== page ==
Hysteresis loop:

After the magnetic material is saturated magnetized under the action of a strong enough magnetic field (called saturation magnetization field Hs), the Once the strength of the forward magnetic field drops to zero, the magnetization of the material will drop from Ms to Mr. Obviously, the change in magnetization lags behind the change in magnetic field strength. This phenomenon is called hysteresis. Mr is called residual magnetization, or remanence for short. To make Mr to zero, a reverse magnetic field Hci or MHc must be applied to the material. This magnetic quantity is called intrinsic coercivity. If the reverse magnetic field is gradually increased to -Hs, the material will reach saturation magnetization again. Decrease the reverse magnetic field to zero, and continue to increase the magnetic field strength in the positive direction to Hs, the magnetization will reach Ms through -Mr, Hci, so a closed curve will be formed on the MH diagram, because the change of the magnetization always lags behind Because of the change of magnetic field strength, such a closed curve is called MH hysteresis loop. Correspondingly, if the magnetic field intensity undergoes a periodic change, that is, Hs→0→HC→Hs→HC→Hs, the change of the magnetic induction intensity B will also form a closed loop on the B-H diagram, which is called the B-H hysteresis loop. On this kind of hysteresis loop, the magnetic flux density retained by the material after the saturation magnetization is removed due to the removal of the magnetic field is called the residual magnetic flux density, also referred to as the residual magnetism Br. The reverse magnetic field required to reduce Br to zero is called the coercive force, which is indicated by the BHC table

. In addition, when the magnetic field intensity is Hs, the magnetization is the saturation value Ms, and the corresponding magnetic induction intensity is called the saturation magnetic induction intensity, which is represented by Bs. At this time, Bs=μ0(Hs+Ms). μ0 is the vacuum permeability.

Demagnetization curve:

The second quadrant part of the saturation hysteresis loop is called the demagnetization curve, which reflects the magnetic properties of hard magnetic materials. Curve.

Permeability:

The material is magnetized under the action of the magnetic field H, and has a certain magnetic induction intensity B. The ratio of the two is called absolute permeability μ', that is, μ'=B/H

The ratio of absolute permeability to vacuum permeability μ0 is called relative permeability μ: μ=μ '/μ0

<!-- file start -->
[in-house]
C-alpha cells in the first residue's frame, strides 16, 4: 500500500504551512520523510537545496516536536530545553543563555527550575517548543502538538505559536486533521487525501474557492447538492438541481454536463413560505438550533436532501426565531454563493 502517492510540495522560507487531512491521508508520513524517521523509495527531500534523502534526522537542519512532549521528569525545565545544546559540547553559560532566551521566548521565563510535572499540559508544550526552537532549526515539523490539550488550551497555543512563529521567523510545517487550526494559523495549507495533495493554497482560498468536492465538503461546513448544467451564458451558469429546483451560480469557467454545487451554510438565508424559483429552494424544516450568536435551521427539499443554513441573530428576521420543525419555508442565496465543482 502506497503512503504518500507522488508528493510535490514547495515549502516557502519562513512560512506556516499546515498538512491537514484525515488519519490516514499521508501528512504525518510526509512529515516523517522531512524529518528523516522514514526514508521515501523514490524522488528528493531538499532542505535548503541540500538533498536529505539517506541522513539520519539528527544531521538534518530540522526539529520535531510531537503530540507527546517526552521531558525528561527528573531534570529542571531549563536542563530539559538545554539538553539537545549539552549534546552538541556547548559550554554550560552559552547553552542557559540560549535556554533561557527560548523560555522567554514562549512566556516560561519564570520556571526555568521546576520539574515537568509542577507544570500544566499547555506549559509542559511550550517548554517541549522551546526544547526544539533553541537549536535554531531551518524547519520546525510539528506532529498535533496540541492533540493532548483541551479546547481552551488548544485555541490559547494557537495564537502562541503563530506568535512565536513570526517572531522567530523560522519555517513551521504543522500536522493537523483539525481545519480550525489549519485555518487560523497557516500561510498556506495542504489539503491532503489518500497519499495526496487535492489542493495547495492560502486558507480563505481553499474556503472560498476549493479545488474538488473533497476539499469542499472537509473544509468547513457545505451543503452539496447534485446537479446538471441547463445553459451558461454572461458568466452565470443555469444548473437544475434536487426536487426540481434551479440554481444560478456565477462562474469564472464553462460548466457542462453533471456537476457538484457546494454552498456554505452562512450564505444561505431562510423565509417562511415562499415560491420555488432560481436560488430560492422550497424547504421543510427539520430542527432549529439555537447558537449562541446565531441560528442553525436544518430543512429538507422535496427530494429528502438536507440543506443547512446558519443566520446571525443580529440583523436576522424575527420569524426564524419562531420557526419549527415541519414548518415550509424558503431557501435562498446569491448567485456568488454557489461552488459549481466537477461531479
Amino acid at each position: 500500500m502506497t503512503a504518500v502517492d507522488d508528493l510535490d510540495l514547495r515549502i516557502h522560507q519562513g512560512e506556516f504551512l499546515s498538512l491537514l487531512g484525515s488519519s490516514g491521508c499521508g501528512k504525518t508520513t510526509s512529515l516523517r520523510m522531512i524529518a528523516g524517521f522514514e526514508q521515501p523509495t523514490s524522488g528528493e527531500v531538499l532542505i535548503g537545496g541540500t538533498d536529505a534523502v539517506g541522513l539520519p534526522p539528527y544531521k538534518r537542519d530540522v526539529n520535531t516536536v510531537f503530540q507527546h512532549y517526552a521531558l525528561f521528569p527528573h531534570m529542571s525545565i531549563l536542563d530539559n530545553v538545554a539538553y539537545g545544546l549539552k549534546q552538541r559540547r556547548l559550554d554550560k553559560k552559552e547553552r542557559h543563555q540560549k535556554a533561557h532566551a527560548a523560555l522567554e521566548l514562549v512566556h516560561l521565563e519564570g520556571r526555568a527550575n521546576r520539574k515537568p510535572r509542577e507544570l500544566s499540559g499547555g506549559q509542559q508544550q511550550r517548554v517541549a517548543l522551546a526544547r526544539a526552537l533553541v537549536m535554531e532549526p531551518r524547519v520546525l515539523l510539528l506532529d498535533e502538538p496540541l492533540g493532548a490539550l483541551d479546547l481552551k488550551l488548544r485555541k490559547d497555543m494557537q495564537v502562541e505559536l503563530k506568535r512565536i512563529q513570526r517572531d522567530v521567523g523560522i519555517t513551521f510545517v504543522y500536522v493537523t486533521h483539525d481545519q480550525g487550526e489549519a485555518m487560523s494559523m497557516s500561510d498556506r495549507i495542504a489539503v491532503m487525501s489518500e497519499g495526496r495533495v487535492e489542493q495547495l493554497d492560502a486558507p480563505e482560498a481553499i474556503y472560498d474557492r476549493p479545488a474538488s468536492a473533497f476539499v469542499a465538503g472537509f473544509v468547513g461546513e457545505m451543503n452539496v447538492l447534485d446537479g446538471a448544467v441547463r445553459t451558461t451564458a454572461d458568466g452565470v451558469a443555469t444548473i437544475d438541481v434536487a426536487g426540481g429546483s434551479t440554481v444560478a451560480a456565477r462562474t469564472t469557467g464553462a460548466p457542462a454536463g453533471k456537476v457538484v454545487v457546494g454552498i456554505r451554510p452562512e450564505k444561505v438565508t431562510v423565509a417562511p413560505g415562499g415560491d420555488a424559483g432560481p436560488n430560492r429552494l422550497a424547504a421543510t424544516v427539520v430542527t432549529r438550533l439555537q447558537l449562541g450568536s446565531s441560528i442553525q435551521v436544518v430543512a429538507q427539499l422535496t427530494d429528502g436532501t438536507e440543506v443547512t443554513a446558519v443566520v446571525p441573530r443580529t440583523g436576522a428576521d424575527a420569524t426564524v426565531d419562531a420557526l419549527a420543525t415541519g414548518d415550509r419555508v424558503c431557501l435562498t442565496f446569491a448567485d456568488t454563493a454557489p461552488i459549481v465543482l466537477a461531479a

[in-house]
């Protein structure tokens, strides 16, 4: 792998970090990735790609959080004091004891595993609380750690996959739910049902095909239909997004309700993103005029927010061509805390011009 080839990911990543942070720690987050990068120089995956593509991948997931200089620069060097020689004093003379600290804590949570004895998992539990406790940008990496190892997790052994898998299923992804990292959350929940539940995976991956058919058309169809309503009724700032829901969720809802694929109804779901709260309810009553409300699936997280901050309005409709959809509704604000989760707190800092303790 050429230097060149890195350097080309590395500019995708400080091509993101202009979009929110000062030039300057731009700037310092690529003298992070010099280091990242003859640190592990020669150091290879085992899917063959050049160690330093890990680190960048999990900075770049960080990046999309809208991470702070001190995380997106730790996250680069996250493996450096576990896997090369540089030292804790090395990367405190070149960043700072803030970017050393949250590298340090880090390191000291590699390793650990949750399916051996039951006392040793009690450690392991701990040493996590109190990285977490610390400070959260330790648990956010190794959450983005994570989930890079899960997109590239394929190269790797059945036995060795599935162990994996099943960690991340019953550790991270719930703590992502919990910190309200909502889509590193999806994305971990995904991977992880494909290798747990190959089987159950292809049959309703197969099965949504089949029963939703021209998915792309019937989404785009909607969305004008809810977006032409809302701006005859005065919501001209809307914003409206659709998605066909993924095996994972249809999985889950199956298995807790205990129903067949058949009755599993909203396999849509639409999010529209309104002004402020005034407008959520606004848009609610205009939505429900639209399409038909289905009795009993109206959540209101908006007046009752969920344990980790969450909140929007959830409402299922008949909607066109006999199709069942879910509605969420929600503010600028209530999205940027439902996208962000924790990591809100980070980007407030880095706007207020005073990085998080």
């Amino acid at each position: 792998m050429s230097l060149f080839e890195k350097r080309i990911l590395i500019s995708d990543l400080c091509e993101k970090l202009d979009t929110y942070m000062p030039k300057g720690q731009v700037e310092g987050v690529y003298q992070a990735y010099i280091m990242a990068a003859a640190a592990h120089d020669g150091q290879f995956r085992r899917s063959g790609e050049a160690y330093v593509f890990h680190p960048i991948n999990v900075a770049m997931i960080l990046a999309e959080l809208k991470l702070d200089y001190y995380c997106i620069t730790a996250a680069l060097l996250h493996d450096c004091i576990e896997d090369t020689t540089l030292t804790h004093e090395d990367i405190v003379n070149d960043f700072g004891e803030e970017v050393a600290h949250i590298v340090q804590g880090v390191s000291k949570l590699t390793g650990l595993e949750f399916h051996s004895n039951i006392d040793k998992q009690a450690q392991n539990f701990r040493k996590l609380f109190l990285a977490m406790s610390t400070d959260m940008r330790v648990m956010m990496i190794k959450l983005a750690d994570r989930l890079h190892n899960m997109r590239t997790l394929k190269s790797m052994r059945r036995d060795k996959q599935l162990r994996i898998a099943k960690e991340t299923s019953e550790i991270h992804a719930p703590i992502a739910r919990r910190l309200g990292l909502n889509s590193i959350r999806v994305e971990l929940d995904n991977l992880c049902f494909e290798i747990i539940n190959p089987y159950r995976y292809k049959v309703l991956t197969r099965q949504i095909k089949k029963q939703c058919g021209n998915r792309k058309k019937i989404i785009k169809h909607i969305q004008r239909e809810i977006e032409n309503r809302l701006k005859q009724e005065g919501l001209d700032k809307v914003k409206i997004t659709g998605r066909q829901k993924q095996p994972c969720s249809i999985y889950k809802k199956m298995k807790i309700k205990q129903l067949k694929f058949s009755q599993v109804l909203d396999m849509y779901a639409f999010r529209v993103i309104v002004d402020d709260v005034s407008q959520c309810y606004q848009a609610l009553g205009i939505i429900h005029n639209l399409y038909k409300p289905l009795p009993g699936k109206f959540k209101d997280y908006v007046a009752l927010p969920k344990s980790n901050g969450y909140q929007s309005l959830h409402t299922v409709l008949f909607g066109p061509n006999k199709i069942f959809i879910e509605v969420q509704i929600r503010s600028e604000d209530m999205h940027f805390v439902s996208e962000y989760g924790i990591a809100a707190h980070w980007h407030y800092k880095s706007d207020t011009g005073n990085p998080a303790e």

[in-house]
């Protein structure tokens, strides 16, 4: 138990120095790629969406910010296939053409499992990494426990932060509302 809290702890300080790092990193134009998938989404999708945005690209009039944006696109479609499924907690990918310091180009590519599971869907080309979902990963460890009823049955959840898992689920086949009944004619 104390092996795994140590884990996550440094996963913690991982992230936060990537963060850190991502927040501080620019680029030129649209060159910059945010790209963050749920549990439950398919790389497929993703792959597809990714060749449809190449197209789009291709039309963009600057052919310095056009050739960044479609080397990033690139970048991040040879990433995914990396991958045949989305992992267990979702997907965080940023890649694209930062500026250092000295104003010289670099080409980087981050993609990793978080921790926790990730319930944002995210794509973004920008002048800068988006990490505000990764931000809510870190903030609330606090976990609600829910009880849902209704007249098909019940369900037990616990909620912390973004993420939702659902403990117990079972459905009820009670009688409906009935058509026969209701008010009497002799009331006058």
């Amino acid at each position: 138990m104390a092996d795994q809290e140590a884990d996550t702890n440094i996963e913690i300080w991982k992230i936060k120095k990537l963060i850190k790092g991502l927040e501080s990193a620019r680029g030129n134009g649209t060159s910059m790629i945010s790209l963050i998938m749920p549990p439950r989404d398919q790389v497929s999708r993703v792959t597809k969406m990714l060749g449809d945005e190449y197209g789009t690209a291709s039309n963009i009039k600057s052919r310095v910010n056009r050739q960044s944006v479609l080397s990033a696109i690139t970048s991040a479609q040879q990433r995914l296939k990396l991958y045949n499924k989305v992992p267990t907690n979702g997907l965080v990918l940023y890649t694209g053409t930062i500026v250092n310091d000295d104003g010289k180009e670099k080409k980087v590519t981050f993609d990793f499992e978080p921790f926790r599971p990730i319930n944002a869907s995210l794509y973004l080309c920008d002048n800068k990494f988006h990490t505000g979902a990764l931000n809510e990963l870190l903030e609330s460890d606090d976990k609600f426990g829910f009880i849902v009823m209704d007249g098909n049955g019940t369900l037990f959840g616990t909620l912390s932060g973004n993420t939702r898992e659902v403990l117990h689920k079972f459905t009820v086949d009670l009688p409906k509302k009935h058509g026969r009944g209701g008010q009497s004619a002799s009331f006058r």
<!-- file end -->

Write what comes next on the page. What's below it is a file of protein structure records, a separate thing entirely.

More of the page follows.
On the numerical value, μ0=4π×10-7H/m. Relative permeability is often also referred to simply as permeability. In the International System of Units, the relationship between relative magnetic permeability and magnetic susceptibility is μ=1+χ

Composition

The magnetic properties of a substance and the microscopic structure of its atoms, ions or molecules The structure is related. In diamagnetic materials, since the electron spins have been paired, there is no permanent magnetic moment. However, the orbital movement of the internal electrons and the pulling precession under the action of the external magnetic field will induce an induced magnetic moment that is opposite to the direction of the external magnetic field, so it shows diamagnetism. Its χM is equal to the inverse magnetic susceptibility χ, and χM<0. In paramagnetic substances, there are spin-unpaired electrons, so they have a permanent magnetic moment. In the external magnetic field, the permanent magnetic moments are aligned along the direction of the external magnetic field, producing paramagnetism. The molar susceptibility χM of the paramagnetic substance is the sum of the molar paramagnetic susceptibility and the molar susceptibility, ie

χM =χ Scissor+ χReverse(5)

Usually χ cis is more than χ about 1 to 3 reverses Order of magnitude, so this kind of material always exhibits paramagnetism, its χM>0. The relationship between paramagnetic susceptibility and molecular permanent magnetic moment obeys Curie's law

(6)

where, NA is the Avogadro constant; K is the Boltzmann constant (1.38×10erg·K); T is the thermodynamic temperature; μm is the molecular permanent magnetic moment (erg·G). From this it can be obtained

(7)

Since the χ reaction does not change with temperature (or the change is very small), so long as the χM is plotted against 1/T, the intercept is the inverse of χ, and the slope can be obtained from μ m. Since it is much smaller than the χ order, the χ inverse can be ignored in the inaccurate measurement for approximation

(8)

The relationship between μm of paramagnetic materials and the number of unpaired electrons n is

(9)

In the formula, it is the Bohr magneton, and its physical meaning is: the magnetic moment produced by the spin of a single free electron.

μB=9.273×10erg·G=9.273×10J·G=9.273×J·T